Kelsey (class of 2020) from U of T 

I should have been far away and across the ocean in Canada at this moment if not for the Coronavirus. During the day, I would sit in the classroom with my classmates from all over the world to listen to the professor’s lectures. At night, I would chat with my friends and study in my dorm. In my spare time, I could enjoy various kinds of convenient facilities on campus. On weekends, I could explore every corner of the prosperous city of Toronto. However, due to the epidemic situation in Canada, I can only stay at home all day long and have online lessons alone. Moreover, because of the 15-hour time difference, I must stay up late a few days each week. To be honest, such a “university” life is a bit monotonous. But even so, I am still looking forward to my new university courses because I chose them, they were not mandatory. Therefore, I try to adjust my mentality, and try to be actively involved in this special university life. 

There are many special things about my special “university” life. Online classes mean that learning is completely self-controlled. My classes are all in liberal arts, which requires a lot of reading and in-depth understanding. Therefore, it is necessary for me to make a reasonable arrangement for how many pages of books to read and which videos to watch each day. Although there are few assignments and exams in these classes every week, the accumulation of knowledge has a deep impact on each test. Because lectures and articles often have information that is difficult to understand, I need to take the time for in-depth study. The amount of university study per week makes things quite stressful for me. 

But there are some benefits to taking courses at home. Recorded lessons can be repeatedly watched, considered, and paused when we encounter something we cannot understand. Most professors will provide PowerPoint lectures, materials, and useful links, so it is necessary to make use of these resources to compensate for the drawbacks of online courses. Moreover, I think it is very helpful to create a learning atmosphere for myself. For example, I made a fixed schedule and know which classes I will study for which length of time each day. Practicing good previewing can help me concentrate better in class and helps keep me away from distractions. I also try to learn to connect learning to life because professors may reduce the content of online classes, so I need to be able to integrate them on my own.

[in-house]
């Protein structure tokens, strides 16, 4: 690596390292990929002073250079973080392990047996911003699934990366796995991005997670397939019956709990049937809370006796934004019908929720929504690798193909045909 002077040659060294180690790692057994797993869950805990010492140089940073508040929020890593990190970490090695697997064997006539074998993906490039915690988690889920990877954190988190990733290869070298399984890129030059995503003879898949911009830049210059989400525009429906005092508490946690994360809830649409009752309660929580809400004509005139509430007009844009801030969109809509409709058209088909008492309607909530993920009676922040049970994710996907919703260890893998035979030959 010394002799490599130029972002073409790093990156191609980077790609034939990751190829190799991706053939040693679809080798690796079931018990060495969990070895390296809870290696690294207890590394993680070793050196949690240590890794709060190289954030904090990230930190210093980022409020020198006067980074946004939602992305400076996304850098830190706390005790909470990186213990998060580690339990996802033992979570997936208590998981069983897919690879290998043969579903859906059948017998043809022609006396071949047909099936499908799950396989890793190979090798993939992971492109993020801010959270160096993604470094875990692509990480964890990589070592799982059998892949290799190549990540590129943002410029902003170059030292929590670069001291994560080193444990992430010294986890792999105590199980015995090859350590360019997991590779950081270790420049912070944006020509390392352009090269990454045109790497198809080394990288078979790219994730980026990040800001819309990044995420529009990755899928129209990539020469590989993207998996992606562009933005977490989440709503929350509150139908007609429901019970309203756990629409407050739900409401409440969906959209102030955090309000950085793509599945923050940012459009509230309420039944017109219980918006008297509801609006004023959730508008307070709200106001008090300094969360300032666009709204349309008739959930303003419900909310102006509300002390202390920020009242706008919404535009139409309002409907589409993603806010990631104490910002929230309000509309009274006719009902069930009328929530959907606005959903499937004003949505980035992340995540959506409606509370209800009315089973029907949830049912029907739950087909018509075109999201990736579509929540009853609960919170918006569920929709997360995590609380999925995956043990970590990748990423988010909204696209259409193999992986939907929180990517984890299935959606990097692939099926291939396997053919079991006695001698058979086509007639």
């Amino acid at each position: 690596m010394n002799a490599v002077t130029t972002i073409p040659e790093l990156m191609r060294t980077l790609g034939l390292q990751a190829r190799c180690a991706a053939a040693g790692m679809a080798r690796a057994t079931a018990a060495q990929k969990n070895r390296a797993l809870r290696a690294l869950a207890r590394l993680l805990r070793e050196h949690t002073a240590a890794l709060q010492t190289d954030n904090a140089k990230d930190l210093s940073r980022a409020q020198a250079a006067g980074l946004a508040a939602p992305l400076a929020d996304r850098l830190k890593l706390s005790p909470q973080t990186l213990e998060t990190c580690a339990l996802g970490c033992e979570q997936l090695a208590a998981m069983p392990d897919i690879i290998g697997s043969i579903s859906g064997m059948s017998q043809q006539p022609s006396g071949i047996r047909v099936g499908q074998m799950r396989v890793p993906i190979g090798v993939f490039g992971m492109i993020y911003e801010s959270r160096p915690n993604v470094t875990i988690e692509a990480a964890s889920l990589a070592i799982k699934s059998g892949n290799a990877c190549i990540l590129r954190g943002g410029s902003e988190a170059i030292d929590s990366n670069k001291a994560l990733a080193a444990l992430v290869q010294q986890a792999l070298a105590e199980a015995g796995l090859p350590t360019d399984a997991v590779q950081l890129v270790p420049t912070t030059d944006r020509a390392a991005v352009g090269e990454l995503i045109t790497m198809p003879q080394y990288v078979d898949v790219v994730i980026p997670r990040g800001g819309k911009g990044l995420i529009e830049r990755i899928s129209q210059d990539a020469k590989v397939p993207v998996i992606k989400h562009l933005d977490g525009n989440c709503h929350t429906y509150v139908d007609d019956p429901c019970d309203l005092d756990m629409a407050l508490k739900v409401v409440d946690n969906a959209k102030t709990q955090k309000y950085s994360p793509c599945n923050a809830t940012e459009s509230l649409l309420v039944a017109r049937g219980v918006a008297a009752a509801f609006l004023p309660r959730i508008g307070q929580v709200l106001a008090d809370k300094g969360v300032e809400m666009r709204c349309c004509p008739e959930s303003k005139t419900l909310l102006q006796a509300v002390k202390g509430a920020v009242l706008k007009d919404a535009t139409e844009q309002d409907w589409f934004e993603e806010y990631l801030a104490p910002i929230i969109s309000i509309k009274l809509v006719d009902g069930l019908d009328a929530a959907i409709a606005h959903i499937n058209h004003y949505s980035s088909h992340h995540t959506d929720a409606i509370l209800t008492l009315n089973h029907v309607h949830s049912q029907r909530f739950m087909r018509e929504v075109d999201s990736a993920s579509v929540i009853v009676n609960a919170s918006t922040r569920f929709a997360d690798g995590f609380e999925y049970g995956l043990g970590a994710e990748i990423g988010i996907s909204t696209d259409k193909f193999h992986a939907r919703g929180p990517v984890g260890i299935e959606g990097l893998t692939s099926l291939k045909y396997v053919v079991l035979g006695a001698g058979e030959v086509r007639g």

At U of T, everyone formally enters their majors when they become sophomores, so freshman courses are all introductory courses for different majors. The required scores to pass the classes are high, and there is also a high failure rate of students who cannot reach these grades. Also, it’s not guaranteed that I will get a good result every time I try. The University of Toronto, the top university in Canada, always has people who are more talented than I. I have had several bad grades, which also made it clear to me that I can’t relax in my studies. 

Although I cannot communicate with my professor face-to-face, I can send my questions by email. In addition, the university provides office hours every week where I can ask the professor questions, and there are also tutorial periods with TAs. Chinese students also have a self-organized WeChat group on campus. If you have any questions, just send it in the group and others will absolutely help, discuss, and exchange information with you. Although we cannot meet, the group is always bustling, which makes me look forward to seeing them in person in the future. 

In summary, although my university life is not as fantastic as I originally imagined, my every day is busy and full of things to do. Everything is on the right track as I continue to adjust and adapt to new situations and difficulties.  

Study hard, enjoy life, and always look forward to tomorrow when you get to university.